I crawled out of bed, still wearing my Cracker Barrel uniform from the night before and managed to make my way over to the coffee machine. I grabbed my pumpkin spiced coffee, walked over to the couch, and opened his laptop. It was like the television was somehow warning me. My whole body went numb. My thoughts began to race. Who is this naked girl on the screen? She looks a lot like me. Wait, wait, wait…that is me. I had never felt more betrayed, confused, and heartbroken in all my 25 years of living. What the heck.
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By Lia Eustachewich. July 18, am Updated July 18, am. Thomas, dubbed Little St.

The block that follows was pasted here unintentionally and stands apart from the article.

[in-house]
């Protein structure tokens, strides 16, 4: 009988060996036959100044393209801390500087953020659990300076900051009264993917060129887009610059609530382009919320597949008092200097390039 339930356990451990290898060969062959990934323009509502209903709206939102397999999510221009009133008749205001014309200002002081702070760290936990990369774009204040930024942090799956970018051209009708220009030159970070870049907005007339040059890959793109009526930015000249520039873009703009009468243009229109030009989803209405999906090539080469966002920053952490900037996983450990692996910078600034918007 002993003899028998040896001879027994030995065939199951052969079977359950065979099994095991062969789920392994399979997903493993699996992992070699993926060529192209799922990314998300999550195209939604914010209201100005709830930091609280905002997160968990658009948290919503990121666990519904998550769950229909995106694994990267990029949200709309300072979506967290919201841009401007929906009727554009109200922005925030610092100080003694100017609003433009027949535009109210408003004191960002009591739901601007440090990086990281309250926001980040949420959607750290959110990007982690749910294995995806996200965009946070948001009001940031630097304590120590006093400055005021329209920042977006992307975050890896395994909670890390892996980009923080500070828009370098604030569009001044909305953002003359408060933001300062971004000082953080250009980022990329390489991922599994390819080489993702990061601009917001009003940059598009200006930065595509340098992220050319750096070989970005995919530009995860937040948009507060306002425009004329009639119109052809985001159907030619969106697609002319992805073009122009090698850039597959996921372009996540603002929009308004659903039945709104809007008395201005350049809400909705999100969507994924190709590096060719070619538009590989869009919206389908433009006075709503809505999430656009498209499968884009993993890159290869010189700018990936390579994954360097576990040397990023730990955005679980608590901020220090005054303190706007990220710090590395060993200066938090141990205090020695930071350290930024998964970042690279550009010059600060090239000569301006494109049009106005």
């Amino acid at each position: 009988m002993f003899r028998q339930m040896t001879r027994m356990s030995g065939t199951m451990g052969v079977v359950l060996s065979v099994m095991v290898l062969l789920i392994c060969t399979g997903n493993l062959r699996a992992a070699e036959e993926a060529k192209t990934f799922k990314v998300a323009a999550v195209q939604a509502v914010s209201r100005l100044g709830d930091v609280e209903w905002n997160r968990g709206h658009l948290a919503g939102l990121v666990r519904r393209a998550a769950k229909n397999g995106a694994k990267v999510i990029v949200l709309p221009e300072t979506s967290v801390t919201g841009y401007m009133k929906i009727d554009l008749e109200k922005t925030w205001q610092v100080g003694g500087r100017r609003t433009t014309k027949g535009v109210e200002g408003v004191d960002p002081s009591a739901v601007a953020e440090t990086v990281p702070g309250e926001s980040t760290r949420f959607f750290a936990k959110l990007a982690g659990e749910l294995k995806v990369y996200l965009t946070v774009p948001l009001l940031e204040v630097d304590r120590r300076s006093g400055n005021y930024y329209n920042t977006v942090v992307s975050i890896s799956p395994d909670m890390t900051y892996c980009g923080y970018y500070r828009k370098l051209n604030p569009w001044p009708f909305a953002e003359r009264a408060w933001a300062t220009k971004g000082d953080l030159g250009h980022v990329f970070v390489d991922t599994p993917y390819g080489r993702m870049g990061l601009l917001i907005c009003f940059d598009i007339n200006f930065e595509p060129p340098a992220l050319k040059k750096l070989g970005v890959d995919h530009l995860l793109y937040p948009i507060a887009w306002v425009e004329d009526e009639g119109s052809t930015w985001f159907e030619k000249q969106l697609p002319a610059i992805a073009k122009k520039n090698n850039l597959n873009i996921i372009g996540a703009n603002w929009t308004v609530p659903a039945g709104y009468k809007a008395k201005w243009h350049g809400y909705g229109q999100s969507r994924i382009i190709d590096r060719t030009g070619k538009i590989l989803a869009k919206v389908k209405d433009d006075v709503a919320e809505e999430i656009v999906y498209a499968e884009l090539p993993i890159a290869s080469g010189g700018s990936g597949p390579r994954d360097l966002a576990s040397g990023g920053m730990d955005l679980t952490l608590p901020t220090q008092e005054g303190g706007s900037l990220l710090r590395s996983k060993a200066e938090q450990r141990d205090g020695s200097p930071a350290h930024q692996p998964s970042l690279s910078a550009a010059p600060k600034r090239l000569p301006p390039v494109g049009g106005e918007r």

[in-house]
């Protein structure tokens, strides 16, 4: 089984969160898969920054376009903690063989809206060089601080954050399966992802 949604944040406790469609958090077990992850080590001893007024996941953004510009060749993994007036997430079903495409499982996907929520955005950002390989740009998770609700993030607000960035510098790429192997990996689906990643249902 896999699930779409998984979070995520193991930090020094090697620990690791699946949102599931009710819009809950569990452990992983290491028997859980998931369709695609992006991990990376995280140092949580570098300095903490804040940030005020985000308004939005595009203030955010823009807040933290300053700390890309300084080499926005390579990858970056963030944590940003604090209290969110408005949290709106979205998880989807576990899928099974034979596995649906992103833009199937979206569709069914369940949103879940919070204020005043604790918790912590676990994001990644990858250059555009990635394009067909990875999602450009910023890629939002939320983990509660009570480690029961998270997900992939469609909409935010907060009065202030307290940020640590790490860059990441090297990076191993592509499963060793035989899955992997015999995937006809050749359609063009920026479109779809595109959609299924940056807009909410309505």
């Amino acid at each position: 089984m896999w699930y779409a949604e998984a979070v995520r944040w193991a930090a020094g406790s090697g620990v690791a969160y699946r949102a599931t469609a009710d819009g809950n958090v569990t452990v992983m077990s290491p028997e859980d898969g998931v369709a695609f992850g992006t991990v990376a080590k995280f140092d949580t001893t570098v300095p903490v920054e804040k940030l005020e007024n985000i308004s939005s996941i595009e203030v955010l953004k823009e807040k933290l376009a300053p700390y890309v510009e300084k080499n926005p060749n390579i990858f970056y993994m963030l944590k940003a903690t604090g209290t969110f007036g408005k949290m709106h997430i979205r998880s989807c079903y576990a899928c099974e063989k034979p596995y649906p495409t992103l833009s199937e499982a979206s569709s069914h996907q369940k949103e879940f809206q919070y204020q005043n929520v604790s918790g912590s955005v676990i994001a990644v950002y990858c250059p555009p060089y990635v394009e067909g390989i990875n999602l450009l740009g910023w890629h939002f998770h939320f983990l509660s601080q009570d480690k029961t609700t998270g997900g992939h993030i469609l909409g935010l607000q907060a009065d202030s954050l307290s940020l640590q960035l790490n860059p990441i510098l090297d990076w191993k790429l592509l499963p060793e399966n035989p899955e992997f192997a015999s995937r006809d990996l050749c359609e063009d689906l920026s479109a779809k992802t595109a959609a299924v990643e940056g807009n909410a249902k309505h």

Page 3 was a British tabloid newspaper tradition of publishing an image of a topless woman on the third page, the vast majority of which were glamour models. The concept originated as an occasional feature in The Sun in , designed to compete with Daily Mirror who were publishing pictures of women in lingerie and bikinis. By the mid s, The Sun had made Page 3 a prominent feature. By the s, Daily Mirro r removed topless women from its publications citing them as "demeaning to women", however in the s, a new satirical publication, Sunday Sport , had entered the market and began featuring topless women as a softcore publication. Following the success of Sunday Sport , a sister softcore newspaper, Daily Sport , was launched in In , the parent company of Daily Sport and Sunday Sport entered administration, Daily Sport ceased publication and remained only as a website. In August , the Irish edition of The Sun discontinued its topless Page 3 feature, only showing clothed glamour models, citing differences in British and Irish culture. As of late , there are still topless models who feature in editions of Sunday Sport, Midweek Sport and Weekend Sport, though these publications feature softcore pornography throughout the entire publication, rather than just the third page. The feature generated heated debates throughout its history, stemming from critics' concerns of it being demeaning to women and easily accessible to children.